Colombia’s presidential candidates participated in their final debate Thursday ahead of the first round of the presidential election scheduled to take place on May 27. The policies of Ivan Duque of the Democratic Center and Gustavo Petro of Humane Colombia came into sharp focus as the candidates debated peace, impunity, electoral fraud and the fight against corruption in the South American.
Joining Duque and Petro, who are running first and second respectively in most polls, were Sergio Fajardo of the Colombia Coalition, Humberto de la Calle of the Liberal Party, and German Vargas of the Better Vargas Lleras movement.
De la Calle once again reiterated his commitment to implement the peace accords signed between the Colombian government and the now disarmed Revolutionary Armed Forces of Colombia (FARC) and called on other candidates to do the same and “not return to conflict,” while Petro reaffirmed his commitment to the construction of social equity.
Duque said it was necessary for Colombia to confront corruption and “end with the house for jail and reduction of sentences as benefits for the corrupt,” while Fajardo reminded citizens that corruption and bribery and their links to Colombian politics were a critical issue.
Regarding the Special Jurisdiction for Peace (JEP, its Spanish acronym), a central element of the Peace Accords signed in Havana, all candidates exception Duque stated that the agreement should be implemented as is. De la Calle, who represented the government as its chief negotiator in talks with the FARC, rejected the idea of renegotiating the accords pushing back against Duque's proposed changes.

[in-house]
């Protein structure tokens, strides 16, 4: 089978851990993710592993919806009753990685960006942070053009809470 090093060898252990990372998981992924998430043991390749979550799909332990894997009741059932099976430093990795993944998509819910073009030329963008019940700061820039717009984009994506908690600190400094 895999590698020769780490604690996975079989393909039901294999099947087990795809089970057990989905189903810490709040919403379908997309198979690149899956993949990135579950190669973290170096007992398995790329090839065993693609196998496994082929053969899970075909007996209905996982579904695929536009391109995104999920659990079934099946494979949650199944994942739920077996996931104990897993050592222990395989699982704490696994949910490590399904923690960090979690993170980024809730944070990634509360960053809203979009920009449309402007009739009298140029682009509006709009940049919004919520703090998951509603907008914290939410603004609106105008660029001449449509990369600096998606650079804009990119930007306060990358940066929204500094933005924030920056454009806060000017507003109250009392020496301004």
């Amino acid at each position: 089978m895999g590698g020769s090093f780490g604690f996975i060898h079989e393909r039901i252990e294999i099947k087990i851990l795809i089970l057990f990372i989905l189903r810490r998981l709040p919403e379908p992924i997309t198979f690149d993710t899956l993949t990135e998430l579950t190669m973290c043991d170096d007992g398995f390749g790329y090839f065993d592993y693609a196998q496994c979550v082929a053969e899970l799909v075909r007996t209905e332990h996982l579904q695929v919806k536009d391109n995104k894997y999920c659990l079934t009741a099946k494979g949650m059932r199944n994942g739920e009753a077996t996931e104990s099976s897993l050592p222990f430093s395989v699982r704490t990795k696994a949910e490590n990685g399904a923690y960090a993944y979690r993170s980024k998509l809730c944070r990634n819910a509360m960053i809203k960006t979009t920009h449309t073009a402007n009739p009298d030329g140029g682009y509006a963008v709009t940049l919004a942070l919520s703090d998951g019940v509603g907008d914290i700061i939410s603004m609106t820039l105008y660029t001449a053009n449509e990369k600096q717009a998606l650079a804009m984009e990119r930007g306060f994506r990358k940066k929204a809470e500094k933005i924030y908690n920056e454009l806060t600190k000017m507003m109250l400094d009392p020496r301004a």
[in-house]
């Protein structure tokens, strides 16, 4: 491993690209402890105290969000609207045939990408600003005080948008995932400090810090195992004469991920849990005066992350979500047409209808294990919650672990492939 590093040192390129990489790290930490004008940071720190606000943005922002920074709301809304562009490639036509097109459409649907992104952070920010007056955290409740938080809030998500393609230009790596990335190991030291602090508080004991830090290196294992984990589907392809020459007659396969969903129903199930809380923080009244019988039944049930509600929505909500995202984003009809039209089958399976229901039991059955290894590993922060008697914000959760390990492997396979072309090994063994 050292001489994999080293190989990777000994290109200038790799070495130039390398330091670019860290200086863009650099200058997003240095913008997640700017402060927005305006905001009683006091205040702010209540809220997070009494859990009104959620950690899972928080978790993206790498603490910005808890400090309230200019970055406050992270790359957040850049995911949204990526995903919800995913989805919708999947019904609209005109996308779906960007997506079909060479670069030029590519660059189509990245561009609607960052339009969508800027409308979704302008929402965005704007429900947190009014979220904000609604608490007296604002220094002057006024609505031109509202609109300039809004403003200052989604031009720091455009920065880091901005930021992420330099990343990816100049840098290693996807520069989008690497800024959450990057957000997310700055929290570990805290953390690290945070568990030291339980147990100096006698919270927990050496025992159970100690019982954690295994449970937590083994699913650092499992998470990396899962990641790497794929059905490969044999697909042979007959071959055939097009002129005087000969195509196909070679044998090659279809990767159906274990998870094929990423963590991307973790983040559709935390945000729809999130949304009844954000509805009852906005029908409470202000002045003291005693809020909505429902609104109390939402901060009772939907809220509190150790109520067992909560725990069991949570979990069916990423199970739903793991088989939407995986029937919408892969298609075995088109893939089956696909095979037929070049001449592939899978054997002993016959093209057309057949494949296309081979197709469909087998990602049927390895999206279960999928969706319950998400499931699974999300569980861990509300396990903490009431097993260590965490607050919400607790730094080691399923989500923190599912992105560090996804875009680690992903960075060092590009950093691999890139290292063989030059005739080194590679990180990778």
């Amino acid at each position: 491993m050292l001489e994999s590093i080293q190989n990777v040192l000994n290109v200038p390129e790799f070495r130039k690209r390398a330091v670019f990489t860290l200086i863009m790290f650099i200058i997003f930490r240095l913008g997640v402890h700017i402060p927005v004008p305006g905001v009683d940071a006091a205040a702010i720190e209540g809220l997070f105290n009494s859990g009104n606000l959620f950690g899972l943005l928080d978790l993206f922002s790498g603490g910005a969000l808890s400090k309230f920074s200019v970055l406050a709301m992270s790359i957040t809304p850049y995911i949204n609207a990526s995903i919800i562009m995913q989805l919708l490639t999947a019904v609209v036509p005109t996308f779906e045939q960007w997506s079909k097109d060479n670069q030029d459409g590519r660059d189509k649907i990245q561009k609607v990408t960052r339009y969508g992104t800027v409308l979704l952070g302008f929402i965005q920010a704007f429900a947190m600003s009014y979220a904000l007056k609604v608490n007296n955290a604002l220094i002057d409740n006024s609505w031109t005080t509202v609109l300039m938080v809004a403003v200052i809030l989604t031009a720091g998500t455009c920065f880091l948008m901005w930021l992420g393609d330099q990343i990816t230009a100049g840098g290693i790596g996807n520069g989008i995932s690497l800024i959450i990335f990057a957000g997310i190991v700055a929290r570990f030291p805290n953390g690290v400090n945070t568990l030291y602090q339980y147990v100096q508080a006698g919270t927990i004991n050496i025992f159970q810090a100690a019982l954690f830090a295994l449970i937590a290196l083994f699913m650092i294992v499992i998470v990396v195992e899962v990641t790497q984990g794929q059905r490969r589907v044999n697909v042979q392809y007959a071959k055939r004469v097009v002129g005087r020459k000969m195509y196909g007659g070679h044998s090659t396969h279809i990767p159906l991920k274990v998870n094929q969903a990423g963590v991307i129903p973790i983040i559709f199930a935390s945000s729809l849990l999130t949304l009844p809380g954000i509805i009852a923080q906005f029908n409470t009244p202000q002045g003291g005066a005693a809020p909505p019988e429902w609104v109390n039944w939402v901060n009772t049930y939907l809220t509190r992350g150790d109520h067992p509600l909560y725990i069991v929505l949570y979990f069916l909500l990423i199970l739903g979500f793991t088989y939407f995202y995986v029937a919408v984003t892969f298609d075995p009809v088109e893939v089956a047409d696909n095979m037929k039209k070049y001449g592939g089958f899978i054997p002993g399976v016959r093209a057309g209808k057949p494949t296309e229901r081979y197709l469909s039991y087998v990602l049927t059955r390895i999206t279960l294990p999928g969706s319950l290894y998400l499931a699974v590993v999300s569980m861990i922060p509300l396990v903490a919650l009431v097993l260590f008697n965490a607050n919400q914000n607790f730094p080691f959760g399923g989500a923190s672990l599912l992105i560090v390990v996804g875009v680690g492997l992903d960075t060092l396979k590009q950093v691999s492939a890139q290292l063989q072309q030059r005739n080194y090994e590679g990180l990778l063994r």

Petro, who is the leading progressive candidate of the election, chastised the government for failing to update the population regularly on the implementation of the Peace Accords.
On corruption, Duque said that delinquency is also corruption and that he will empower citizens to file legal complaints, Fajardo noted: “corruption reaches power through politics.”
Petro argued one cannot lead a fight against corruption if the person is elected by a corrupt electoral system and said the country's antiquated electoral system was in need of reform.
Petro has denounced the country's electoral system on many occasions citing the irregularities, a lack of guarantee and issues related to vote-buying.
Vargas Lleras said he believes the electoral process is transparent and that it offers "all the elements and guarantees" for Sunday's elections.
According to all polls, none of the candidates have enough votes to win the presidency in the first round, and Duque and Petro are the most likely candidate to make it to the second round of elections scheduled of June 17.